I'd like to suppress the initialization of TinyMCE inside my tests and can do this easily if the Javascript can detect that I'm running inside a Selenium-automated page.

So, is there some JS code that I can use to detect the Selenium driver? Alternatively, how can I extend the userAgent string to include a pattern that I can detect from JS?

If it really matters, I'm running this through cucumber and capybara on Mac OS X.

  • just so I'm clear, are you using Selenium-RC (Selenium 1.x) or WebDriver (Selenium 2.x)? – pnewhook Sep 1 '10 at 16:17
  • It's Webdriver through the selenium-webdriver-0.0.28 gem. – Lee Iverson Sep 1 '10 at 21:48

As far as I know there is no cross-browser method that Selenium provides to detect that it is driving the browser. In FF, webdriver sets the webdriver attribute on the html element but apparently not in other browsers. Maybe some day this will be the way to detect that the browser is being driven by Selenium but not for now. I've just tested it with FF and Chrome: the attribute was present in FF but not Chrome. So that's that...

A Method for Any Browser, Any OS, Any Test Runner

Sometimes I need to do something like what you are trying to achieve. I run large test suites with Selenium. These suites run on multiple versions Chrome, Firefox and IE, on Linux, Windows and OS X, with some of the tests being run remotely on Sauce Labs.

The methods I've used rely on executeScript. (I'm linking to the Java doc but this method exists for all platform that Selenium is available for.) I use it to run code on the browser side before running a test. The two ways I've used this method:

  1. Set a variable browser-side on window that my browser code checks. So I could for instance set window.running_test_suite_for_foobar = true and then have code check that. There's a risk of a clash but if the variable name is used carefully the risk is minimal.

  2. Another method I've used is to design my code so that it has configuration options or undocumented methods that can be called to set it up properly for a test environment or to disable it completely. For instance I have an onbeforeunload module that prevents users from moving away from a page with unsaved modifications. In testing, it is not useful to have this generally turned on. Selenium could handle the popup but when you run tests remotely every bit of interaction has a significant cost. Then multiple by dozens of tests and then you have a test suite that can easily take a few more minutes to run. So I have a method that I call to turn it off.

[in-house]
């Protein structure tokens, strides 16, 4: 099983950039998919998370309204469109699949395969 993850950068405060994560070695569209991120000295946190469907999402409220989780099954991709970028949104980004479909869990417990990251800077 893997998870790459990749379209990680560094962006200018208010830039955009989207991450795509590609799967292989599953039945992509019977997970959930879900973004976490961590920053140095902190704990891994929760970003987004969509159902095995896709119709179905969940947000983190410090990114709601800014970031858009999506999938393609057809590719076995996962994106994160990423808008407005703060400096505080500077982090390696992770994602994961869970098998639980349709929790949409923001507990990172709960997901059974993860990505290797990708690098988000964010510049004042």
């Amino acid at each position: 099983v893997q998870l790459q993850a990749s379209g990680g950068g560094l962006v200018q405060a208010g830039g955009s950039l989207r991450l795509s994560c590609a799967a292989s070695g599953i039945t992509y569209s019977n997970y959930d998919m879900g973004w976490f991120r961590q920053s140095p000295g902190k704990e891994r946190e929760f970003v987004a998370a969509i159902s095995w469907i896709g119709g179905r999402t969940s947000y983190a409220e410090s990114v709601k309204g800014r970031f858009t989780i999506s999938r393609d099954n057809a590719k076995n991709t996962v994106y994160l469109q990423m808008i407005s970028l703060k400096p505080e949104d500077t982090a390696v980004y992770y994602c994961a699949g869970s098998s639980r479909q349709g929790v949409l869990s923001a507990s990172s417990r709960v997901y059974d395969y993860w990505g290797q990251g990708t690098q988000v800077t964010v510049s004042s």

The Problems with Changing the User Agent

  1. The methods to do it differ from browser to browser. Your code has to check which browser you want to run and then perform the right action depending on the browser.

  2. The methods shown for FF and Chrome in other answers here completely replace the user agent string (contrarily to what some have said). To append to it, you'd have to know what the unmodified string would be. This changes from browser to browser and version to version. I guess you could have a table of stock user agent strings to modify. This is not something I'd want to have to maintain. Or you could start the browser twice: once to query the stock user agent and once to run the test with the modified user agent.

    And you can't be lazy about using the right user agent string. While it is true that browser code should do feature detection rather than browser detection, there remain some cases where the only reasonable way to know that the code has to handle a special case is by knowing which version of the browser it is running in. When the problem is a bug in the browser, there is no feature to check for. Checking that the bug is happening may be too costly or impossible to do reliably. So the code has to check the user agent string. Your code may not have to do this but third party code may. (For instance, I've run into an issue that happens with getBoundingClientRect where the coordinates would be incorrect generally in IE but only in one version of Chrome. It is too costly to check for the bug at run-time and I can't be sure that a change of fonts or display settings would not yield false negatives.)

Since the question mentions Capybara, here's the equivalent code in Ruby:

profile = Selenium::WebDriver::Firefox::Profile.new
profile['general.useragent.override'] = "my ua string"

driver = Selenium::WebDriver.for :firefox, :profile => profile
  • Thanks, that does fit in well with the Capybara scenario. – Lee Iverson Sep 8 '10 at 16:35
  1. Since webbriver automates normal browsers (just like iMacros), your website can not detect it directly.

  2. You can easily append a string to the useragent:

This is easy with the Firefox Driver:

FirefoxProfile profile = new FirefoxProfile();
profile.addAdditionalPreference("general.useragent.override", "some UA string");
WebDriver driver = new FirefoxDriver(profile);

Here's how to do it with Capybara and Chromedriver:

Capybara.register_driver :selenium do |app|
  Capybara::Selenium::Driver.new(app, browser: :chrome,
    args: ['--user-agent="Chrome under Selenium for Capybara"'] )
end

Yes you can do it if someone is using firefox driver for selenium automation, for detection of selenium driver you have to put following code at your client side:-

$(document).ready(function() {
    try{

        if(window.document.documentElement.getAttribute("webdriver"))
            alert("Caught in 1st case :- Selenium Webdriver is banned!!!");
        }
        catch(Exception){}
     try{
        if(navigator.webdriver)
            alert("Caught in 2nd case :- Selenium Webdriver is banned!!!");
        }
        catch(Exception){}  

});

For Chrome and IE specific selenium browser it is not working.

  • It doesn't work on firefox. – Makalele Jun 8 '17 at 21:14
  • 1
    It doesn't work on chrome driver – mirhossein Oct 28 '17 at 19:22

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